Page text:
LONDON (Reuters) - Investors struggled to find buying opportunities after the collapse of British construction and support services company Carillion (CLLN.L) on Monday, underscoring how risks have piled up for the whole industry.
Calculating the implications of one of the biggest UK corporate failures of recent years is a challenge because of the wide scope of Carillion’s operations.
Companies from Serco (SRP.L) to Interserve (IRV.L), Balfour Beatty (BALF.L) and Kier Group (KIE.L) could now pick up work from Carillion, which did everything from providing school meals to building hospitals and managing part of the mammoth HS2 north-south rail project.
Serco shares jumped 5 percent on Monday, with speculation it will swoop in to take over attractive Carillion healthcare facility management contracts.
It said contractors had been reporting better terms of new trade in the past six months and the disruption from Carillion’s collapse may make customers think harder about driving deals that are too harsh for the supplier.
But such optimism was tempered by the simple fact of one of the sector’s biggest players going to the wall, with the government only willing to offer piecemeal help to minimize the disruption to public services.
“People are looking at possible winners from this (but) in the short-term, it’s a pretty grim day for the UK construction sector,” said James Tetley, deputy head of research at N+1 Singer.
Liberum estimated Carillion owes 1.5 billion pounds ($2.1 billion) to its banks RBS, Barclays, HSBC, Lloyds and Santander, including 500 million of “reverse factoring” where they have paid suppliers, and expects them to lose hundreds of millions.
That will hardly make them more willing to lend to Carillion’s peers when they share so many of its problems - an environment of often low-profit work where contracts are structured so the supplier shoulders much of the risk.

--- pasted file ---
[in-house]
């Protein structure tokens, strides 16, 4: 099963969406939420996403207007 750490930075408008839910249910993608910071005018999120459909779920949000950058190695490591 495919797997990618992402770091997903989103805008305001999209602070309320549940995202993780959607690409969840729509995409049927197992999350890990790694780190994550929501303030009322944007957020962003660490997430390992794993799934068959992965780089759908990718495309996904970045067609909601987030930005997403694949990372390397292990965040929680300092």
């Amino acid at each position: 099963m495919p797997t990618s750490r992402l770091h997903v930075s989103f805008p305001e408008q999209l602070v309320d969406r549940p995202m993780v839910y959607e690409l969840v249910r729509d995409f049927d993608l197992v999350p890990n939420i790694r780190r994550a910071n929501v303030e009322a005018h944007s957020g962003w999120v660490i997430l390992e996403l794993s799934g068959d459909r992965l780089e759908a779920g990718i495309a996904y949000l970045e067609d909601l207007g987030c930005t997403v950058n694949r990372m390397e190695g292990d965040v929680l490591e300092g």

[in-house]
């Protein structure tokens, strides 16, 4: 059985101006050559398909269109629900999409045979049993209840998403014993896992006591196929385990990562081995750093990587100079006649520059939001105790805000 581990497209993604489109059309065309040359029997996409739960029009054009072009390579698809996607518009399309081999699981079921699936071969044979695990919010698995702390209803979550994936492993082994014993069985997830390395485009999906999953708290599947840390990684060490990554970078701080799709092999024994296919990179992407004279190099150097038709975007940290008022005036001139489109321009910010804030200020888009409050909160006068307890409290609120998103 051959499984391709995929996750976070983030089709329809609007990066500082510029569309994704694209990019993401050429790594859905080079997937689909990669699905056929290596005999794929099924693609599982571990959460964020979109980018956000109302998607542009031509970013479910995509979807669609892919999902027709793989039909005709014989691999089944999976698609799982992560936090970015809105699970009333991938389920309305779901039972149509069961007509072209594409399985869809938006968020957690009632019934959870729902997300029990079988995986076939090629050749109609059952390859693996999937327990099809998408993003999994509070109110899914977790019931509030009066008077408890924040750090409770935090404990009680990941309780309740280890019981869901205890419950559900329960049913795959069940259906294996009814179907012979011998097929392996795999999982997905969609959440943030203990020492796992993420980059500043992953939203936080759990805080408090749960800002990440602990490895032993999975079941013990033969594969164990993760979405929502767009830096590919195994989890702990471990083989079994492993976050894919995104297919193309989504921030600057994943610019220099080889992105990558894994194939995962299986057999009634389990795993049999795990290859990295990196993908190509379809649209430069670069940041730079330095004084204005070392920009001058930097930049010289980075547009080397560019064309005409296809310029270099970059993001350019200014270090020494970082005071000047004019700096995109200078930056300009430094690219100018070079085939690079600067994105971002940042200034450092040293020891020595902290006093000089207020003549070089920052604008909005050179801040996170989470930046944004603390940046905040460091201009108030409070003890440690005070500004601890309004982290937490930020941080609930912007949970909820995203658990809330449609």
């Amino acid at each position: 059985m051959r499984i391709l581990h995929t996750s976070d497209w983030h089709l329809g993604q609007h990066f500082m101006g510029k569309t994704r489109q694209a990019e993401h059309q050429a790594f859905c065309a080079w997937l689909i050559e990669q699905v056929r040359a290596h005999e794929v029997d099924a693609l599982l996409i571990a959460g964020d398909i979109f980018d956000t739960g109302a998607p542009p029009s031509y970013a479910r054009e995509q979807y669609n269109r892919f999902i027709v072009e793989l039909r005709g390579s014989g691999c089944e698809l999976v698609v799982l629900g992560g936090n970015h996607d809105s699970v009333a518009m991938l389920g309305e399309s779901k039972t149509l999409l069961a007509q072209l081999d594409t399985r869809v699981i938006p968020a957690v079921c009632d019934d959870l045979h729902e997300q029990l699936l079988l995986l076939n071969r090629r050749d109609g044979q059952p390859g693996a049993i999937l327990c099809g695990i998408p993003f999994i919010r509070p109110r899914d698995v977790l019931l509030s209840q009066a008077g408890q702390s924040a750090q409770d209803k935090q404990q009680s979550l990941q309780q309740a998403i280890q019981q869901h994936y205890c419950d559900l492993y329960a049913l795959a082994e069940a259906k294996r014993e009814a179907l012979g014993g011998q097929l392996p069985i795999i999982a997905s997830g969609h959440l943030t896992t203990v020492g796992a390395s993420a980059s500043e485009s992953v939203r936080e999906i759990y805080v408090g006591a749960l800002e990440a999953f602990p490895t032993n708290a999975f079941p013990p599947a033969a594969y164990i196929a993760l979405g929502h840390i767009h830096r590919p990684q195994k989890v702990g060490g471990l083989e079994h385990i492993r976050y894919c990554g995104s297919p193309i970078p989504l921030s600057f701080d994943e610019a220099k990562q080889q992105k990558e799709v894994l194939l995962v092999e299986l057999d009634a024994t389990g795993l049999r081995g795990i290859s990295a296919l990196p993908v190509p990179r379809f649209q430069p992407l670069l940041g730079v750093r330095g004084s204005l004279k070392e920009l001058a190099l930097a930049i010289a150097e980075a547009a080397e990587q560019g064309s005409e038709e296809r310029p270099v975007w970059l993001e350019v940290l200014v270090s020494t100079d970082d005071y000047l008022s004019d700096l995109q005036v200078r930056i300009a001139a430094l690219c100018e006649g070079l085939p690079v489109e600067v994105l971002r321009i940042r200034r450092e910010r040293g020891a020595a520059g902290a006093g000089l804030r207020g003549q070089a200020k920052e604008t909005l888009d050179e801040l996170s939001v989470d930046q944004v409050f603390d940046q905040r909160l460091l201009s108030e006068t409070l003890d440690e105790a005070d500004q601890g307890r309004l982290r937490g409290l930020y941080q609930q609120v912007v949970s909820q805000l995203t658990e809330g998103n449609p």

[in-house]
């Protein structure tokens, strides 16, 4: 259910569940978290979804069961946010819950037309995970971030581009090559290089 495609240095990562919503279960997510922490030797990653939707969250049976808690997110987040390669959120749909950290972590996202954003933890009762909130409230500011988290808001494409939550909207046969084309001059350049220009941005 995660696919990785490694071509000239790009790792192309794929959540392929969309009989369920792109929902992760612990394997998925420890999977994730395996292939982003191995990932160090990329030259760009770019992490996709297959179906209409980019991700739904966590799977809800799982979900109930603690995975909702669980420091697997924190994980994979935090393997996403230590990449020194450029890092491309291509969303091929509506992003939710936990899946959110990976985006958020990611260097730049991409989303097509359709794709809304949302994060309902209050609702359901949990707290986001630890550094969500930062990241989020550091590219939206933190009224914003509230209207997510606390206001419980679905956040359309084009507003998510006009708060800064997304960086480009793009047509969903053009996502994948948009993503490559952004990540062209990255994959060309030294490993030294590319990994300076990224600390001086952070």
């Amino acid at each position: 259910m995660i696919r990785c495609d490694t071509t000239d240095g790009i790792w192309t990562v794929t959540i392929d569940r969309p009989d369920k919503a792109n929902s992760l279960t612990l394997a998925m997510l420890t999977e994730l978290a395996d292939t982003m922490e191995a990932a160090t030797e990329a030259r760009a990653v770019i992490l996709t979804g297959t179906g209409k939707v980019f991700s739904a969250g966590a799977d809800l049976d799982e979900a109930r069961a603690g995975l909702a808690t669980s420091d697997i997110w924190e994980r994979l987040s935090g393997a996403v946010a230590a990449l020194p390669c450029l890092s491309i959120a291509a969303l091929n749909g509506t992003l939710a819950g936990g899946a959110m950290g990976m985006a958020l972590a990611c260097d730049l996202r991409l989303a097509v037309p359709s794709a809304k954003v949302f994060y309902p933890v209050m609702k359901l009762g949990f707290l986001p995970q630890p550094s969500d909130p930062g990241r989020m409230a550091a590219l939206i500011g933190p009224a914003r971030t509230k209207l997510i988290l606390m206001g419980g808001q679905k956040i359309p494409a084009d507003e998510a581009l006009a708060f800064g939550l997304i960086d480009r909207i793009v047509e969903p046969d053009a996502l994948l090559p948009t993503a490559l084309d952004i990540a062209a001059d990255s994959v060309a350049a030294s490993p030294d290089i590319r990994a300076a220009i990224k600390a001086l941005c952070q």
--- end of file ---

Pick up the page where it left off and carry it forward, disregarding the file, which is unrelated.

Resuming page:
“Ultimately the situation around Carillion is a function of a competitive outsourcing and construction market in the UK, amplified by excessive financial leverage which has built up over recent years,” said UBS analysts.
“While the departure of a competitor may ease this, we think the impact will likely be small given the fragmented nature of the market.”
Much of Carillion’s work was tied up in joint ventures. Its partners may be happy to shoulder its share of the work but in some cases they will be obliged to, and it might not benefit them.
Where JVs have weak profitability or other problems, taking on even more of that business may hit earnings. Balfour Beatty and Galliford Try shares fell 2.4 percent and 3.5 percent respectively on Monday as they detailed the additional cost of completing projects in which they were a partner with Carillion.
Analysts see little major supply chain disruption because the industry had time to prepare, although shares in Speedy Hire (SDY.L) - which counts Carillion among its biggest customers - dived 8 percent on Monday.
That share price fall “looks a little bit harsh but it’s trying to price in all of the downside,” said Tetley, who estimates Carillion was about 4 percent of Speedy Hire’s sales.
Additional reporting by Tricia Wright, Kit Rees and Alasdair Pal; Editing by Mark Potter